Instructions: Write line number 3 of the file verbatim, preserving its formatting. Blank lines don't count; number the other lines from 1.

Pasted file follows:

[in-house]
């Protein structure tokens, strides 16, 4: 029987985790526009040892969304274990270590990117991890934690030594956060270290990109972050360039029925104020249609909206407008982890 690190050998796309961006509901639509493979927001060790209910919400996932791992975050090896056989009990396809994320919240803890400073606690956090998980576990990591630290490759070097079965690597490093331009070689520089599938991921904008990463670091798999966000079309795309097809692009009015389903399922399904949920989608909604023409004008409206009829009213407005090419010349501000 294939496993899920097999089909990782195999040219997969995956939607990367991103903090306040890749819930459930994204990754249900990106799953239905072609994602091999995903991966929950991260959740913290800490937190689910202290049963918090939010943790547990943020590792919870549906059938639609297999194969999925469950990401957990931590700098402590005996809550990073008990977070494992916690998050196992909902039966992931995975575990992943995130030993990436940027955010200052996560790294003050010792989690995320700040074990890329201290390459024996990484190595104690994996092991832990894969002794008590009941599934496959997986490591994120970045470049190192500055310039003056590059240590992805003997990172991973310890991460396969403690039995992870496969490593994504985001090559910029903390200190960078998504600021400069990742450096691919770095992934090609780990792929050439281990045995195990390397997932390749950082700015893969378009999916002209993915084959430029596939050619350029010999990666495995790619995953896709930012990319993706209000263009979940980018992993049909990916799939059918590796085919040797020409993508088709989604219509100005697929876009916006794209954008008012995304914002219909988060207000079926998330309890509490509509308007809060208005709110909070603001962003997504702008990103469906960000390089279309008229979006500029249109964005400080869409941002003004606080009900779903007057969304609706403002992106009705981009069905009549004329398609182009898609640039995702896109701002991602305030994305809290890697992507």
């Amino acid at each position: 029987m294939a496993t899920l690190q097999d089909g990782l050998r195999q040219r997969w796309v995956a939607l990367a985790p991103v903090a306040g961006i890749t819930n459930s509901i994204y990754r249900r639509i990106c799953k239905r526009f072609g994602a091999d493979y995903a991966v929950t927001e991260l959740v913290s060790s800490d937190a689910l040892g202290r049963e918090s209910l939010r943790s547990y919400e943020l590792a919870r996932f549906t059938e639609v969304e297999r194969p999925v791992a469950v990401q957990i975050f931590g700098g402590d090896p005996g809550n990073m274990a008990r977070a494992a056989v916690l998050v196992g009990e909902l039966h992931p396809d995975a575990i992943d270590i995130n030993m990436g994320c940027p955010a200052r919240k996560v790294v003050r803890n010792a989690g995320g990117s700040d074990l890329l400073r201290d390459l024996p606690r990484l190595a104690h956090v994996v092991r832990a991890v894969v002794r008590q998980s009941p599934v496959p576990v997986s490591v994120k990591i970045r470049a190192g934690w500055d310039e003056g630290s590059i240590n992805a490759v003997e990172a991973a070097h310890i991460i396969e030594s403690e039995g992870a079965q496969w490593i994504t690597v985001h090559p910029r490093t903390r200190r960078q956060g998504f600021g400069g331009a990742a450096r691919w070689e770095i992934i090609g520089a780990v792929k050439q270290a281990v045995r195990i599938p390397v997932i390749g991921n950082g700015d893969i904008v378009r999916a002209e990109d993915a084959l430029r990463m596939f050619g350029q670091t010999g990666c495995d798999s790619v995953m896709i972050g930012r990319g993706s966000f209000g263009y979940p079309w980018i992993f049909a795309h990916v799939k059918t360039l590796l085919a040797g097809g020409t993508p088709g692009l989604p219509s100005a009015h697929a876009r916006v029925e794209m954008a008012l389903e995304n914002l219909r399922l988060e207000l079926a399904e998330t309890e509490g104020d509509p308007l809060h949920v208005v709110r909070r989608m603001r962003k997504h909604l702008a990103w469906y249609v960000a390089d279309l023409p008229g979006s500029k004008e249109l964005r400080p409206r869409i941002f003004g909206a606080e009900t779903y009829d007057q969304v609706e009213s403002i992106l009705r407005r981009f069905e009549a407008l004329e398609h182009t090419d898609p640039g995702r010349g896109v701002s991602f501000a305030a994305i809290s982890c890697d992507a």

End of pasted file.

């Amino acid at each position: 029987m294939a496993t899920l690190q097999d089909g990782l050998r195999q040219r997969w796309v995956a939607l990367a985790p991103v903090a306040g961006i890749t819930n459930s509901i994204y990754r249900r639509i990106c799953k239905r526009f072609g994602a091999d493979y995903a991966v929950t927001e991260l959740v913290s060790s800490d937190a689910l040892g202290r049963e918090s209910l939010r943790s547990y919400e943020l590792a919870r996932f549906t059938e639609v969304e297999r194969p999925v791992a469950v990401q957990i975050f931590g700098g402590d090896p005996g809550n990073m274990a008990r977070a494992a056989v916690l998050v196992g009990e909902l039966h992931p396809d995975a575990i992943d270590i995130n030993m990436g994320c940027p955010a200052r919240k996560v790294v003050r803890n010792a989690g995320g990117s700040d074990l890329l400073r201290d390459l024996p606690r990484l190595a104690h956090v994996v092991r832990a991890v894969v002794r008590q998980s009941p599934v496959p576990v997986s490591v994120k990591i970045r470049a190192g934690w500055d310039e003056g630290s590059i240590n992805a490759v003997e990172a991973a070097h310890i991460i396969e030594s403690e039995g992870a079965q496969w490593i994504t690597v985001h090559p910029r490093t903390r200190r960078q956060g998504f600021g400069g331009a990742a450096r691919w070689e770095i992934i090609g520089a780990v792929k050439q270290a281990v045995r195990i599938p390397v997932i390749g991921n950082g700015d893969i904008v378009r999916a002209e990109d993915a084959l430029r990463m596939f050619g350029q670091t010999g990666c495995d798999s790619v995953m896709i972050g930012r990319g993706s966000f209000g263009y979940p079309w980018i992993f049909a795309h990916v799939k059918t360039l590796l085919a040797g097809g020409t993508p088709g692009l989604p219509s100005a009015h697929a876009r916006v029925e794209m954008a008012l389903e995304n914002l219909r399922l988060e207000l079926a399904e998330t309890e509490g104020d509509p308007l809060h949920v208005v709110r909070r989608m603001r962003k997504h909604l702008a990103w469906y249609v960000a390089d279309l023409p008229g979006s500029k004008e249109l964005r400080p409206r869409i941002f003004g909206a606080e009900t779903y009829d007057q969304v609706e009213s403002i992106l009705r407005r981009f069905e009549a407008l004329e398609h182009t090419d898609p640039g995702r010349g896109v701002s991602f501000a305030a994305i809290s982890c890697d992507a």